For Bhim Army, the philosophy of “Catch them young” is earning dividends. It's Bhim Pathshala schools, where small children are taught about the struggle of Dalit leaders and how they are being subjugated by people of other castes, have become so popular that the number of Bhim Pathshalas is growing fast in western Uttar Pradesh.
Initially, when the Bhim Army was starterd by co-founder Chandra Shekhar Azad in July 2015 in Saharanpur, the pathshalas were conceived of as just two-hour classes after regular school, to educate young children about the Dalit movement, far away from the glaring eyes of people, politicians and media.
The children showed interest when they were told about the hardships of Dalit leaders like Dr BR Ambedkar and Sant Valmiki, and gradually these two hour classes transformed into separate schools, Kamal Walia, District President of Bhim Army in Saharanpur told National Herald.
“This was done in very articulate manner. The children, in their formative years, love to listen to stories. We picked up instances of the lives of Ambedkar and Valmiki and presented them in form of interesting stories. This worked,” he said.
These Pathshalas were open to only Dalit children, but students from other caste are also welcome. The education is free and volunteers of the Bhim Sena play the role of teachers. “The objective was to ensure that Dalit children do not miss out on education in their formative years. I have no hesitation to accept that this movement is gaining momentum in western Uttar Pradesh, particularly in districts like Meerut, Agra and Muzaffarnagar,” Walia said, adding that 1,000 such pathshalas would be opened across the state.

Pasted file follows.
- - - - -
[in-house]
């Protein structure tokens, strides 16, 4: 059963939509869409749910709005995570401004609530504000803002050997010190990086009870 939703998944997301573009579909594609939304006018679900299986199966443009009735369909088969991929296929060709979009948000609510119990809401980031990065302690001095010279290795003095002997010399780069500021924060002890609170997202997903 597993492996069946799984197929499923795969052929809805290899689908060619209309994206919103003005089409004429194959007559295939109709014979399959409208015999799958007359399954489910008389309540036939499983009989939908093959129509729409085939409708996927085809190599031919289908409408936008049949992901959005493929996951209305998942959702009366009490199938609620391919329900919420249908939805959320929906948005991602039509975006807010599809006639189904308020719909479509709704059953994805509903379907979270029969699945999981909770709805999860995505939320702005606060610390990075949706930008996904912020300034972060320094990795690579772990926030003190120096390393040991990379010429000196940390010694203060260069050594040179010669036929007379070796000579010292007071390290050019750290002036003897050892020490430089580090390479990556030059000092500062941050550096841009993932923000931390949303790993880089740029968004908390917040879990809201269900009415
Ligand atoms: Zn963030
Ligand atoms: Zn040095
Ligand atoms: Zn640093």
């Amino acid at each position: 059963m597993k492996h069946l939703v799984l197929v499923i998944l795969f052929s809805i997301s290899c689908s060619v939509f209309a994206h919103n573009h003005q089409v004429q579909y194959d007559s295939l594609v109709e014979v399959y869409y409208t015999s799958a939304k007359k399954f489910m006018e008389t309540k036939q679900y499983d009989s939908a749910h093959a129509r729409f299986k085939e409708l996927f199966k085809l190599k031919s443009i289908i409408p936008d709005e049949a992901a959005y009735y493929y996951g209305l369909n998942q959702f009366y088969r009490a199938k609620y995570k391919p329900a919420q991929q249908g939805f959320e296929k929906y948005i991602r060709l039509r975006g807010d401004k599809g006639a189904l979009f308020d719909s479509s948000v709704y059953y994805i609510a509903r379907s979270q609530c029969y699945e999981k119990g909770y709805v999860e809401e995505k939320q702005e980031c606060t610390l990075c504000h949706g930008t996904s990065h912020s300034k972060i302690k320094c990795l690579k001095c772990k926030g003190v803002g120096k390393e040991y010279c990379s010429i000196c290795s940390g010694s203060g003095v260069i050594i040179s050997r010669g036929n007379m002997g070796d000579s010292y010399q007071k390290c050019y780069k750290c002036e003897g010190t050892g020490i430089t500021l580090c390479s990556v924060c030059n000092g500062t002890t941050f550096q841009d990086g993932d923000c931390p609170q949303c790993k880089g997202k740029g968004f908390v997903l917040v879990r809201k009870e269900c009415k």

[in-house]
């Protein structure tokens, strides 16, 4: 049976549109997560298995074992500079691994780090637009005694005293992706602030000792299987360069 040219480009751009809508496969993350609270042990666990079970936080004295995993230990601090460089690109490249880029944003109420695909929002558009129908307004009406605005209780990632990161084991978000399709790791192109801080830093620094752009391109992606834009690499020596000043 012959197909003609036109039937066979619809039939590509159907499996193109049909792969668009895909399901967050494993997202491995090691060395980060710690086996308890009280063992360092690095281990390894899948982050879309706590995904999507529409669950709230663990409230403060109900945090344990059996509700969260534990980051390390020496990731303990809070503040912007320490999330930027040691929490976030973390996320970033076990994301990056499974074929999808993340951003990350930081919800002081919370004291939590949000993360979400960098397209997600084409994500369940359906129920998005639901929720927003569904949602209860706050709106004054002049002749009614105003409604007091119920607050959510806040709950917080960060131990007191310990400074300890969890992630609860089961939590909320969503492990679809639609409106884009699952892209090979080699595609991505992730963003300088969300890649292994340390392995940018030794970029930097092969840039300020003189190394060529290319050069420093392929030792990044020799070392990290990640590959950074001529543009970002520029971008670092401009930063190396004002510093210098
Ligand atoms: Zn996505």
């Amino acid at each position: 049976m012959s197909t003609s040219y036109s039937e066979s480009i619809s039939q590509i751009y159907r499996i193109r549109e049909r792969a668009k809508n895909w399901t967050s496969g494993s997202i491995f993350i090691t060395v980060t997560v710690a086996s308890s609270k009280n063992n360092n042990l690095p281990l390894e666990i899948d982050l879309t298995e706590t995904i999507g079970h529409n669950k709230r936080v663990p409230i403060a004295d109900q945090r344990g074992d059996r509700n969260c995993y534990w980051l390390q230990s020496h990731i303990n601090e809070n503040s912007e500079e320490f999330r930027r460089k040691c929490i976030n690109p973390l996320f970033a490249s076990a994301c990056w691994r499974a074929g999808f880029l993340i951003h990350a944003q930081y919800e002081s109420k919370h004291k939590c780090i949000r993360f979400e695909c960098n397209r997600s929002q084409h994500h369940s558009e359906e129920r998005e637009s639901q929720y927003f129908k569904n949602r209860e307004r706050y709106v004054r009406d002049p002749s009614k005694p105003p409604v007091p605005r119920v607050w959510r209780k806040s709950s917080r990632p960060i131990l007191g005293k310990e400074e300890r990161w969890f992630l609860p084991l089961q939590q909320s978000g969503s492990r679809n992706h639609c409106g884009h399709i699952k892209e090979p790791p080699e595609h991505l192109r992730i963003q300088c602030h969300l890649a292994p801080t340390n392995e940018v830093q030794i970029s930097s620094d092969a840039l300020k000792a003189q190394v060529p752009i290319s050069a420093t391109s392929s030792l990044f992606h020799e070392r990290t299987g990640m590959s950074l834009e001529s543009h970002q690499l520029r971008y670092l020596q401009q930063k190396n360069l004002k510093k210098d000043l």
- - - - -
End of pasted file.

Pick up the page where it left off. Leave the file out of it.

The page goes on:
The Bhim Pathshalas are turning out to be social reform, as Kamal Walia, District President of Bhim Army in Saharanpur, says that Dalit families are now coming forward with their contribution. Some are giving ₹50 per month, some ₹200 and some ₹300. Everyone is chipping in as per their capacity. “The teachers are graduate or post-graduate, but we do not pay them a penny. They are voluntarily taking classes,” said Walia
“Apart from regular academics, like science and math, we also make the children aware about Bhim Army, about the struggles, lives and thoughts of all great leaders who took a stand for the poor and the oppressed," Walia said.
This is turning out to be social reform as Walia says that Dalit families are now coming forward with their contribution. Some are giving ₹50 per month, some ₹200 and some ₹300. Everyone is chipping in as per their capacity. “The teachers are graduate or post-graduate, but we do not pay them a penny. They are voluntarily taking classes,” he said.
A rough estimate suggests that monthly cost of running these schools is something between ₹1,500 to ₹3,000 depending on number of students, as these students are given stationery and books.
These schools are also imparting political message in a subtle way because students greet teachers with ‘Jai Bhim’ and when they are asked any question they start the answer only after salutation of 'Jai Bhim’ and once they end their answer they again say 'Jai Bhim’.
Are these schools an answer to RSS’s Vidya Bharati?
“I am here not to compare RSS and Bhim Army. We have are our mission and they have theirs,” said Walia.